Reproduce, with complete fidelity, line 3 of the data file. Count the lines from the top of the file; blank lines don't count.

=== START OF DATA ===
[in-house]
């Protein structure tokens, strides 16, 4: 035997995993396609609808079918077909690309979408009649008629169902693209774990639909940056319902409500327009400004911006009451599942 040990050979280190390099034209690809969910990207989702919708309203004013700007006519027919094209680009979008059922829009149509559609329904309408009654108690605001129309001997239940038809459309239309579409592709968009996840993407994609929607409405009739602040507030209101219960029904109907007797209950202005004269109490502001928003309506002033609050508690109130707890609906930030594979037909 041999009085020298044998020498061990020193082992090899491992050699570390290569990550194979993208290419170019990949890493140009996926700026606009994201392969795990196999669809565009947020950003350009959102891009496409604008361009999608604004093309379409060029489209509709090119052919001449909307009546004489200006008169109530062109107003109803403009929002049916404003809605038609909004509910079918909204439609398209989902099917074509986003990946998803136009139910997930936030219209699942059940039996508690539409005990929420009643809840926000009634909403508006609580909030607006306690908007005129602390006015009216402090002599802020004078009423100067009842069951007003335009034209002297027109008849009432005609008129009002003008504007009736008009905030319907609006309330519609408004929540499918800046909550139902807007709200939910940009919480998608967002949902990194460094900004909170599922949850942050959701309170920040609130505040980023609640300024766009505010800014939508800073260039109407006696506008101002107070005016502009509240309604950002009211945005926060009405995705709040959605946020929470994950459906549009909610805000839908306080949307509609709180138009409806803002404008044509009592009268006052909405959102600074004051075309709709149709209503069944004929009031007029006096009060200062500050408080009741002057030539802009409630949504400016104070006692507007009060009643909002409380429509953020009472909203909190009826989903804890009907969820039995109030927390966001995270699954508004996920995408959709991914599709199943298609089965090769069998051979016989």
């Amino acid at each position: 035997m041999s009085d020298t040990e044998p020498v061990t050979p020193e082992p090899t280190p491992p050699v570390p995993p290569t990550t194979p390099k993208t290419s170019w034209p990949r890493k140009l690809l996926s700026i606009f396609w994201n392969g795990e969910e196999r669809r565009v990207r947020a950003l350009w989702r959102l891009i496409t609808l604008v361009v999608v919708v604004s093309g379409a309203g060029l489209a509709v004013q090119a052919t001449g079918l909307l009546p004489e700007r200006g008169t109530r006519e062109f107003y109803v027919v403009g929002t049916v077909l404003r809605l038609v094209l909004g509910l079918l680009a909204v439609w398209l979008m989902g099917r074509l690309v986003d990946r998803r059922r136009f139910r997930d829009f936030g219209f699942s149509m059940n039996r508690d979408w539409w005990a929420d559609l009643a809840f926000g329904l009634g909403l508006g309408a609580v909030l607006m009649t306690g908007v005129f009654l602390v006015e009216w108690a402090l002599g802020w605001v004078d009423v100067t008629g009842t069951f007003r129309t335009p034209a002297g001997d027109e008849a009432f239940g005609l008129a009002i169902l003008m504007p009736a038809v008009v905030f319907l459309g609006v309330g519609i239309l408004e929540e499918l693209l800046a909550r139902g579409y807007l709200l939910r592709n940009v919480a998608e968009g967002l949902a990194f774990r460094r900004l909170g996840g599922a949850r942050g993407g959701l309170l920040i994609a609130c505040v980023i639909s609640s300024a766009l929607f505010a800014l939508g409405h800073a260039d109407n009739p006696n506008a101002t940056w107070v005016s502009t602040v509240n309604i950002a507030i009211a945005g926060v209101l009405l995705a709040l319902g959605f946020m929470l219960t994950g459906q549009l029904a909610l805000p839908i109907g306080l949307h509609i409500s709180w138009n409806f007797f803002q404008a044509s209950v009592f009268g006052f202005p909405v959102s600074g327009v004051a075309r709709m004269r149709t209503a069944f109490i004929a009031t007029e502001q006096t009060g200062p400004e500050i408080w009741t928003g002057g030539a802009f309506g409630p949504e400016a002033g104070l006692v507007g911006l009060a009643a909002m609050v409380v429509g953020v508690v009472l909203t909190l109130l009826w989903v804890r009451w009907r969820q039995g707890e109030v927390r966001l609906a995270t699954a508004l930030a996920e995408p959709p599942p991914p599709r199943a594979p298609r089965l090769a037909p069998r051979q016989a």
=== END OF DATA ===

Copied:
């Amino acid at each position: 035997m041999s009085d020298t040990e044998p020498v061990t050979p020193e082992p090899t280190p491992p050699v570390p995993p290569t990550t194979p390099k993208t290419s170019w034209p990949r890493k140009l690809l996926s700026i606009f396609w994201n392969g795990e969910e196999r669809r565009v990207r947020a950003l350009w989702r959102l891009i496409t609808l604008v361009v999608v919708v604004s093309g379409a309203g060029l489209a509709v004013q090119a052919t001449g079918l909307l009546p004489e700007r200006g008169t109530r006519e062109f107003y109803v027919v403009g929002t049916v077909l404003r809605l038609v094209l909004g509910l079918l680009a909204v439609w398209l979008m989902g099917r074509l690309v986003d990946r998803r059922r136009f139910r997930d829009f936030g219209f699942s149509m059940n039996r508690d979408w539409w005990a929420d559609l009643a809840f926000g329904l009634g909403l508006g309408a609580v909030l607006m009649t306690g908007v005129f009654l602390v006015e009216w108690a402090l002599g802020w605001v004078d009423v100067t008629g009842t069951f007003r129309t335009p034209a002297g001997d027109e008849a009432f239940g005609l008129a009002i169902l003008m504007p009736a038809v008009v905030f319907l459309g609006v309330g519609i239309l408004e929540e499918l693209l800046a909550r139902g579409y807007l709200l939910r592709n940009v919480a998608e968009g967002l949902a990194f774990r460094r900004l909170g996840g599922a949850r942050g993407g959701l309170l920040i994609a609130c505040v980023i639909s609640s300024a766009l929607f505010a800014l939508g409405h800073a260039d109407n009739p006696n506008a101002t940056w107070v005016s502009t602040v509240n309604i950002a507030i009211a945005g926060v209101l009405l995705a709040l319902g959605f946020m929470l219960t994950g459906q549009l029904a909610l805000p839908i109907g306080l949307h509609i409500s709180w138009n409806f007797f803002q404008a044509s209950v009592f009268g006052f202005p909405v959102s600074g327009v004051a075309r709709m004269r149709t209503a069944f109490i004929a009031t007029e502001q006096t009060g200062p400004e500050i408080w009741t928003g002057g030539a802009f309506g409630p949504e400016a002033g104070l006692v507007g911006l009060a009643a909002m609050v409380v429509g953020v508690v009472l909203t909190l109130l009826w989903v804890r009451w009907r969820q039995g707890e109030v927390r966001l609906a995270t699954a508004l930030a996920e995408p959709p599942p991914p599709r199943a594979p298609r089965l090769a037909p069998r051979q016989a």